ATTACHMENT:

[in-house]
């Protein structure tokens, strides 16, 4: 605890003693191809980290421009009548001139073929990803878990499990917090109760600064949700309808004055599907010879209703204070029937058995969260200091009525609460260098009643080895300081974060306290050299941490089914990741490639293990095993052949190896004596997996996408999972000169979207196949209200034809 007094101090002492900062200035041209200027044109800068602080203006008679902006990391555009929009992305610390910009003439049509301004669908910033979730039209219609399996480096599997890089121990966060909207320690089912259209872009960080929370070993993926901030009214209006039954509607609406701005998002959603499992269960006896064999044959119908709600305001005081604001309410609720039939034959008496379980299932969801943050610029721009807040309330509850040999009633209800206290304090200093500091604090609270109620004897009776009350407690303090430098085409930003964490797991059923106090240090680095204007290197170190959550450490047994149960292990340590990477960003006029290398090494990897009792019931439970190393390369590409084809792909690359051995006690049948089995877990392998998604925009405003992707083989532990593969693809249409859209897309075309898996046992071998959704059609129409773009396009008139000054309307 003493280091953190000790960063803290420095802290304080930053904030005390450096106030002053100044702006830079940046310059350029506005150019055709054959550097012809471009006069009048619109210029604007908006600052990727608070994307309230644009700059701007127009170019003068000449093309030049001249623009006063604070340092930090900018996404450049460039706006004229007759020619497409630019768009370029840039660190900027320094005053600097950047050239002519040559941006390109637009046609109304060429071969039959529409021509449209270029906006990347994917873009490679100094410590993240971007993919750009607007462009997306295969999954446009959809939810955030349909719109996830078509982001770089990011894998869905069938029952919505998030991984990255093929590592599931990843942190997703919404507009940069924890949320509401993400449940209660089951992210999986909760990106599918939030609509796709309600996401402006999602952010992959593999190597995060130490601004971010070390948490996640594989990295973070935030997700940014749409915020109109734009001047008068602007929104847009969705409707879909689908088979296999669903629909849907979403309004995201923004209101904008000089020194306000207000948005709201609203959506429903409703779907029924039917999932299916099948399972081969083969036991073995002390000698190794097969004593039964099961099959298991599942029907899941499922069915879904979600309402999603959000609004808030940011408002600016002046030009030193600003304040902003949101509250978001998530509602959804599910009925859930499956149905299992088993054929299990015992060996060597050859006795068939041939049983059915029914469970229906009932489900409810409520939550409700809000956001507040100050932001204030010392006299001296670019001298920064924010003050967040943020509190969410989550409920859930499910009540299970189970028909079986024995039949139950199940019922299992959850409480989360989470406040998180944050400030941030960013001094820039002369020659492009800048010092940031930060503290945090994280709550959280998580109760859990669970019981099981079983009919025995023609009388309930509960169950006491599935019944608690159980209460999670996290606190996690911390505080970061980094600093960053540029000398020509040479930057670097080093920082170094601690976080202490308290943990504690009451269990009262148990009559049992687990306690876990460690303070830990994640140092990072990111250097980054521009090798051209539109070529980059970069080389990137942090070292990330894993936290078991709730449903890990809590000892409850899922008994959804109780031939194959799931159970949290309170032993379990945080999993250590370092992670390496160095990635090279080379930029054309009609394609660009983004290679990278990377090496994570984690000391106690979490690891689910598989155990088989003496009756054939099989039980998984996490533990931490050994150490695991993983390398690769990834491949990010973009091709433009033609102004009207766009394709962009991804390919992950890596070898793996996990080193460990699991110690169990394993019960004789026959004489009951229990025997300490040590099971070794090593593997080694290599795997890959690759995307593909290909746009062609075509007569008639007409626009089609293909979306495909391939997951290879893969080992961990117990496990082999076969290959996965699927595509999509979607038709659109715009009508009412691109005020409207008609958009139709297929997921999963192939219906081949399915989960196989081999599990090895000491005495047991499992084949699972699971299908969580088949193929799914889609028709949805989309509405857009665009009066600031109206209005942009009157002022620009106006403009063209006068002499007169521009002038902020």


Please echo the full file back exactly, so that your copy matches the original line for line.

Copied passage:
[in-house]
């Protein structure tokens, strides 16, 4: 605890003693191809980290421009009548001139073929990803878990499990917090109760600064949700309808004055599907010879209703204070029937058995969260200091009525609460260098009643080895300081974060306290050299941490089914990741490639293990095993052949190896004596997996996408999972000169979207196949209200034809 007094101090002492900062200035041209200027044109800068602080203006008679902006990391555009929009992305610390910009003439049509301004669908910033979730039209219609399996480096599997890089121990966060909207320690089912259209872009960080929370070993993926901030009214209006039954509607609406701005998002959603499992269960006896064999044959119908709600305001005081604001309410609720039939034959008496379980299932969801943050610029721009807040309330509850040999009633209800206290304090200093500091604090609270109620004897009776009350407690303090430098085409930003964490797991059923106090240090680095204007290197170190959550450490047994149960292990340590990477960003006029290398090494990897009792019931439970190393390369590409084809792909690359051995006690049948089995877990392998998604925009405003992707083989532990593969693809249409859209897309075309898996046992071998959704059609129409773009396009008139000054309307 003493280091953190000790960063803290420095802290304080930053904030005390450096106030002053100044702006830079940046310059350029506005150019055709054959550097012809471009006069009048619109210029604007908006600052990727608070994307309230644009700059701007127009170019003068000449093309030049001249623009006063604070340092930090900018996404450049460039706006004229007759020619497409630019768009370029840039660190900027320094005053600097950047050239002519040559941006390109637009046609109304060429071969039959529409021509449209270029906006990347994917873009490679100094410590993240971007993919750009607007462009997306295969999954446009959809939810955030349909719109996830078509982001770089990011894998869905069938029952919505998030991984990255093929590592599931990843942190997703919404507009940069924890949320509401993400449940209660089951992210999986909760990106599918939030609509796709309600996401402006999602952010992959593999190597995060130490601004971010070390948490996640594989990295973070935030997700940014749409915020109109734009001047008068602007929104847009969705409707879909689908088979296999669903629909849907979403309004995201923004209101904008000089020194306000207000948005709201609203959506429903409703779907029924039917999932299916099948399972081969083969036991073995002390000698190794097969004593039964099961099959298991599942029907899941499922069915879904979600309402999603959000609004808030940011408002600016002046030009030193600003304040902003949101509250978001998530509602959804599910009925859930499956149905299992088993054929299990015992060996060597050859006795068939041939049983059915029914469970229906009932489900409810409520939550409700809000956001507040100050932001204030010392006299001296670019001298920064924010003050967040943020509190969410989550409920859930499910009540299970189970028909079986024995039949139950199940019922299992959850409480989360989470406040998180944050400030941030960013001094820039002369020659492009800048010092940031930060503290945090994280709550959280998580109760859990669970019981099981079983009919025995023609009388309930509960169950006491599935019944608690159980209460999670996290606190996690911390505080970061980094600093960053540029000398020509040479930057670097080093920082170094601690976080202490308290943990504690009451269990009262148990009559049992687990306690876990460690303070830990994640140092990072990111250097980054521009090798051209539109070529980059970069080389990137942090070292990330894993936290078991709730449903890990809590000892409850899922008994959804109780031939194959799931159970949290309170032993379990945080999993250590370092992670390496160095990635090279080379930029054309009609394609660009983004290679990278990377090496994570984690000391106690979490690891689910598989155990088989003496009756054939099989039980998984996490533990931490050994150490695991993983390398690769990834491949990010973009091709433009033609102004009207766009394709962009991804390919992950890596070898793996996990080193460990699991110690169990394993019960004789026959004489009951229990025997300490040590099971070794090593593997080694290599795997890959690759995307593909290909746009062609075509007569008639007409626009089609293909979306495909391939997951290879893969080992961990117990496990082999076969290959996965699927595509999509979607038709659109715009009508009412691109005020409207008609958009139709297929997921999963192939219906081949399915989960196989081999599990090895000491005495047991499992084949699972699971299908969580088949193929799914889609028709949805989309509405857009665009009066600031109206209005942009009157002022620009106006403009063209006068002499007169521009002038902020």